However, as the elders and the elite mouthed ‘nationalist’ slogans, youth and students were initially impressed. So they started visiting the satyagraha camps and discussed about it. Some of them from ‘C’ Hostel (that continued for decades) of OU, proposed and sang songs in the prayer hall of the hostel at dinner time. The prayer halls, curiously, had large-sized photos of some Hindu Gods like Rama and Krishna meant for worship coupled with devotional songs. They were however not much frequented until this time of Satyagraha. Now students started reciting Vande Mataram in all the three (A,B,C) hostels. The Nizam’s administration that had allowed idol worship of Hindu Gods in OU hostels, however, did not like Vande Mataram being sung.
So the University authorities including Hindu Professors, called groups of students and ‘advised’ them not to sing. A few articles, reflecting the official view, appeared in the newspapers saying Vande Mataram was a ‘communal’ song that cannot be sung in the hostel or in any Govt. facility. This provoked the students who thus were bent on singing the song. The prayer rooms were day by day getting full, in fact overflowed, and reverberated with Vande Mataram. University and Govt. authorities then issued orders banning the song and singing. A notice was put up in the hostels that students must vacate their rooms, and hostel mess would be closed from lunch time next day. That was in the OU of feudal, autocratic, Nizam’s regime decades ago. The same situation continues even today in JNU and University of Hyderabad, as also elsewhere, of ‘democratic’ India of 21st Century! This is what DV Rao aptly called Constitutional autocracy.
Even as the students were forced into packing up, help came in the form of trucks that offered to transport them to the Jain Mandir in the City where accommodation and food were arranged for the students. More than 100 students however preferred to march and went in a procession to Gowli guda, in the heart of the City.
Muslim students were devout, many were loyal to the administration too, but were not for confrontation with Hindu students who sang the song. Many of them were visibly sorry for the forced separation. A public meeting was held in Gowli guda, where students and others too spoke, and an Action Committee was formed. Then a call for students’ strike was issued which was successful in Hyderabad. Hindu Students of OU and City College boycotted classes. More than 600 college students joined the strike, a big number in those days. The Nizam college, with many students from Muslim elite, did not join the strike. Then the strike spread to Warangal, Gulbarga and Aurangabad towns that were also part of the then Hyderabad Princely State. The strike went on for several days.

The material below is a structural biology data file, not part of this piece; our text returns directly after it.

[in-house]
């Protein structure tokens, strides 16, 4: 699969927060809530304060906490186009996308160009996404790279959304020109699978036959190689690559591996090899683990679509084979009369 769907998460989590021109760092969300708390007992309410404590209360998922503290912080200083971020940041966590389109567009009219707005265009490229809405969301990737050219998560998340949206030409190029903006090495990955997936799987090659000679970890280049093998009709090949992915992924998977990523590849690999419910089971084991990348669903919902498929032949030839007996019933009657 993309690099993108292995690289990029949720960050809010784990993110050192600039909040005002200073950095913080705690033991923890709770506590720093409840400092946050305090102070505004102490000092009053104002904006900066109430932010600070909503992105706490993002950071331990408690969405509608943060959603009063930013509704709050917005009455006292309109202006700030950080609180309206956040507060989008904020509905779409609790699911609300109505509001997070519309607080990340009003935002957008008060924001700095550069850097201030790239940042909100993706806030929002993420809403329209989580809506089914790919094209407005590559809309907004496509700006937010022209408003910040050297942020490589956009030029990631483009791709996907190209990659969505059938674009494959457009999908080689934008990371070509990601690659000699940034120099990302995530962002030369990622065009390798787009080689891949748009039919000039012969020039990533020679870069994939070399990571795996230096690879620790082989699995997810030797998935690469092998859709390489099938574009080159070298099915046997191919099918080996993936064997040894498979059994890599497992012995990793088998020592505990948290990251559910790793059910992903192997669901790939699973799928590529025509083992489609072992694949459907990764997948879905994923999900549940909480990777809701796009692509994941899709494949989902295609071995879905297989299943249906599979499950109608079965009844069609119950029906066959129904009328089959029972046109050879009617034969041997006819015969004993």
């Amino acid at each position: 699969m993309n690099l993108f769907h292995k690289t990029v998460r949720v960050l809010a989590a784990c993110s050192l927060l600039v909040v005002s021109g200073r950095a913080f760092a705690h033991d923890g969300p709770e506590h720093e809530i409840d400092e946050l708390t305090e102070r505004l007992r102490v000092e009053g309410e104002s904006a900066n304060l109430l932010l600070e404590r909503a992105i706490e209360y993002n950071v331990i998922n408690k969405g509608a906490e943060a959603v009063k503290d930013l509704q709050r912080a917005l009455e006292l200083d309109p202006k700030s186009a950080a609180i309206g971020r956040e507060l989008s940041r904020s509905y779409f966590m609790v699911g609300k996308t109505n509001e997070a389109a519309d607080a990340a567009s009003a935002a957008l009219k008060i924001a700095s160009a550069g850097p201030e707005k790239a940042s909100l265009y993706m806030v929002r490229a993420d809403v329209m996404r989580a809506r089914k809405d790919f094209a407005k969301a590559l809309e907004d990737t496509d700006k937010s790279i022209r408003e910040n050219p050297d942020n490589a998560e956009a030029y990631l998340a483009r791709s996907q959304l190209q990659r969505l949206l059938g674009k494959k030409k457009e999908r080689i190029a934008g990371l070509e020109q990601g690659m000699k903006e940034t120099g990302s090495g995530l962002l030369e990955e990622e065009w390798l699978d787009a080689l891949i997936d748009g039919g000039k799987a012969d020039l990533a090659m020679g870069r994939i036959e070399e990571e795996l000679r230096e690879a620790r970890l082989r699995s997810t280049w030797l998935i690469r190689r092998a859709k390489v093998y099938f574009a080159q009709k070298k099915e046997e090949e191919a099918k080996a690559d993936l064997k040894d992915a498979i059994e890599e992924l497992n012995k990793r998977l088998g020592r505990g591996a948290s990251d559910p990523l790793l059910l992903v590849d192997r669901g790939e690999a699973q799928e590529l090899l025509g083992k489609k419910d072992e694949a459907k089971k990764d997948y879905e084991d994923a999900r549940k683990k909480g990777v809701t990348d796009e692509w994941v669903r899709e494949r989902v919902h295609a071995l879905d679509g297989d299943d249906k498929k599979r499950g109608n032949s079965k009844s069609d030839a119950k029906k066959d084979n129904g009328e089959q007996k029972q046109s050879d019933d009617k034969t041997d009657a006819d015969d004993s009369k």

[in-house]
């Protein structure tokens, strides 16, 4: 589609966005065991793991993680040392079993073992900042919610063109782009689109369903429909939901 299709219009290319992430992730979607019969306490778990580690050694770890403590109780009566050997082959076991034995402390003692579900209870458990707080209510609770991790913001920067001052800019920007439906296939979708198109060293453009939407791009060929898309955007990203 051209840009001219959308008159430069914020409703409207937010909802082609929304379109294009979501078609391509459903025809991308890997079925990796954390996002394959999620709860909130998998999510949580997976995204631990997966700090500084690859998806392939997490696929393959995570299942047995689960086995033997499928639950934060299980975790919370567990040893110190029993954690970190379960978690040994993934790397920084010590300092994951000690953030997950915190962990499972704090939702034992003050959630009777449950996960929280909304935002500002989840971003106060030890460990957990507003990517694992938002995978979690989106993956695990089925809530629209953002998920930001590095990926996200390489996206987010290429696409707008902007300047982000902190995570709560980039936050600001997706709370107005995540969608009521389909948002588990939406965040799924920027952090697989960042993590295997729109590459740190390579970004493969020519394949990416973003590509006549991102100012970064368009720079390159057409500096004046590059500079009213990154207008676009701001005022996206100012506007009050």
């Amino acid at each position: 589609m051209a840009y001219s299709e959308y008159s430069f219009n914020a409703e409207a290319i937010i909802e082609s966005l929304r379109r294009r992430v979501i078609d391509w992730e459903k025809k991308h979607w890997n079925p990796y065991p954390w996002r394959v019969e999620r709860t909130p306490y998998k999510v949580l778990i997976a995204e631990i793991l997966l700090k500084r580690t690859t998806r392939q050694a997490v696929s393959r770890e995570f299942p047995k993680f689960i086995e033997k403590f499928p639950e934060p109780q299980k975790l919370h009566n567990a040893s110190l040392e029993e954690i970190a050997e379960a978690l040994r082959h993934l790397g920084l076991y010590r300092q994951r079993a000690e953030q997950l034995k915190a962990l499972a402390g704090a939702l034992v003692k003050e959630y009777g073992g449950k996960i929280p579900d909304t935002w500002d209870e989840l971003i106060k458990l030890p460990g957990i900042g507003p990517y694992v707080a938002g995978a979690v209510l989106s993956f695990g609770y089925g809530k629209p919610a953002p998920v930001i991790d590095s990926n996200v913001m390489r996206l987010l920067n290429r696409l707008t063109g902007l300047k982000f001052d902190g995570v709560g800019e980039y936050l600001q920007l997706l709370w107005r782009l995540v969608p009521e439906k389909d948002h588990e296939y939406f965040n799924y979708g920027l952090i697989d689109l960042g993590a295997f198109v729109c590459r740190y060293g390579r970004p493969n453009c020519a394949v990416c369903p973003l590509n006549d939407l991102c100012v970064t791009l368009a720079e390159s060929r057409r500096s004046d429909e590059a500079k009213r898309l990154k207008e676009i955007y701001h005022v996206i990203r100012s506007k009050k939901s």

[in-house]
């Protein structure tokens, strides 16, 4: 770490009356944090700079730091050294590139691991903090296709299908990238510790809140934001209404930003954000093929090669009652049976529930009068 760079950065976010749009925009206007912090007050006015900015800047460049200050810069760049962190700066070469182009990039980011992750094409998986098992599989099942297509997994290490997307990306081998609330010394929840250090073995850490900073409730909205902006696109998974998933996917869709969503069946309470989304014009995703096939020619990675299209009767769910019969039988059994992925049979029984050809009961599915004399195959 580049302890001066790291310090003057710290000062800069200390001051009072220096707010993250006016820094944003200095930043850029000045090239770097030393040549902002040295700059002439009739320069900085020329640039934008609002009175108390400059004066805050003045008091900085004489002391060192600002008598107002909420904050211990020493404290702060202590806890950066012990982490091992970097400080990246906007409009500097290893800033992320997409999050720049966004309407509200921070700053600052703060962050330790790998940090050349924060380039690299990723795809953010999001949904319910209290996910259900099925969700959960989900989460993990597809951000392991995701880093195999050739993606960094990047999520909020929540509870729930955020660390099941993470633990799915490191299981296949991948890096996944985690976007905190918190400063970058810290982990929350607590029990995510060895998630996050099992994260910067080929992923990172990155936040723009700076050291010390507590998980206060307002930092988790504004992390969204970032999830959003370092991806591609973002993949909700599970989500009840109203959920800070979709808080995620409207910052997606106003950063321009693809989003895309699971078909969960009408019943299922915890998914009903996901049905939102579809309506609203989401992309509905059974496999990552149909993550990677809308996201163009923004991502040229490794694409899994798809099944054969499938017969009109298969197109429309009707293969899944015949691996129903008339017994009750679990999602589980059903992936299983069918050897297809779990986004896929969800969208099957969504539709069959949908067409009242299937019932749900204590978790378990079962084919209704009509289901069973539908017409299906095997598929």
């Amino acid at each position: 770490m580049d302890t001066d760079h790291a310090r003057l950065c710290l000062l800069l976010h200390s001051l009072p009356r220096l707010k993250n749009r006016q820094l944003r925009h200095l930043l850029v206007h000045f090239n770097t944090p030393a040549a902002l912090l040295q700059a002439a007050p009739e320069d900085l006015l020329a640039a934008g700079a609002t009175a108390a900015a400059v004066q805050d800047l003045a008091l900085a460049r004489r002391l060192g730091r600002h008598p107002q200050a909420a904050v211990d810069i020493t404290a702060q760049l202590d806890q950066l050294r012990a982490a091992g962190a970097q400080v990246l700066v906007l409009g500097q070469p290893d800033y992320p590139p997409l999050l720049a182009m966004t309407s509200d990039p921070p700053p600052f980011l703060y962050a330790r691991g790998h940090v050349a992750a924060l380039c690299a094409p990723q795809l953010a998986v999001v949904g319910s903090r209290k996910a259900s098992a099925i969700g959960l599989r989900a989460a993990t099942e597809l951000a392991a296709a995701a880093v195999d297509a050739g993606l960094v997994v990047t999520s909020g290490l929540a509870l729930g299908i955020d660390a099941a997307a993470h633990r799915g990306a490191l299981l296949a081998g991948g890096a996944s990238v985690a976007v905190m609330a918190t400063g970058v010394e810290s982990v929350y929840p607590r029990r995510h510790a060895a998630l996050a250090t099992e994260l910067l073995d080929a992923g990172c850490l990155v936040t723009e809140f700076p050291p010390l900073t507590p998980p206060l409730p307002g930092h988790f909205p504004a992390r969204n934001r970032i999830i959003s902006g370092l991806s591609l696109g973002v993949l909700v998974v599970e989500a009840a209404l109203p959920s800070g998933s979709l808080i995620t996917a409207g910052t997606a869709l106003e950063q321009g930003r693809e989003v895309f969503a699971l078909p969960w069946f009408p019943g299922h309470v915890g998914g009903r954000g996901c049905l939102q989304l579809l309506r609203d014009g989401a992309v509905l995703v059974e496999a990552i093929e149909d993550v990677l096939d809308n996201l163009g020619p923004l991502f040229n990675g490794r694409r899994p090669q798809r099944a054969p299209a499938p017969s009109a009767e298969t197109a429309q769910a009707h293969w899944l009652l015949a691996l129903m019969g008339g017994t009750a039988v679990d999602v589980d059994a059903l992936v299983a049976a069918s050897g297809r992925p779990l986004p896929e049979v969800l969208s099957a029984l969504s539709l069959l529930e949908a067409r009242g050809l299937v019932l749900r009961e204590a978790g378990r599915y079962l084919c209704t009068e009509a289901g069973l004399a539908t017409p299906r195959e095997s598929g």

OU authorities issued warnings that students would be rusticated if they did not join back within a stipulated time. None joined. The date was extended as the strike was 100 percent successful. OU students contemplated going to small towns and villages and to spread the strike to school students too.
The Action Committee had some loyalists who wanted to defuse the strike. They tried their best to avert the spread of the strike to schools. One such leader, |Raja Bahadur Venkata Rama Reddy, did his best in this regard. Even as OU students refused to back down, attempts were made to seek admissions in other Universities. Accordingly, students were despatched.
One such delegation of students went all the way to Visakhapatnam (700 Km away by train) and pleaded with Andhra University (AU), set up ostensibly with nationalist fervor, to admit students from OU so as to complete their studies. The Vice Chancellor (VC) Ramalinga Reddy Kattamanchi, a ‘nationalist’ scholar of repute, declined to help. It was later known that he had good relations with the Nizam, who was giving an annual grant of Rs. 2 lakh (a huge amount in those days) to AU.
Then the students went all the way to Varanasi, to Benares Hindu University (BHU), with Radhakrishnan Sarvepalli (later India’s President) as the VC. This ‘nationalist’ University also declined to admit the students. They too were receiving a similar grant from the Nizam. Students were perplexed and discouraged to know how ‘nationalist’ leaders and Universities were not ready to help students whose only crime was singing a ‘national’ song. Same was the case with some more Universities they tried.
On their way back, students went to Nagpur University and met the VC, one Mr. Kedar. He was sympathetic, appreciated the sacrifice of the students, but said the Senate and the local provincial Congress government (formed after 1937 polls) won’t like it. So he advised them to take to streets and agitate, and that would help; he would then press the Senate and get them admitted. He even promised to mobilize public support for the student’s cause.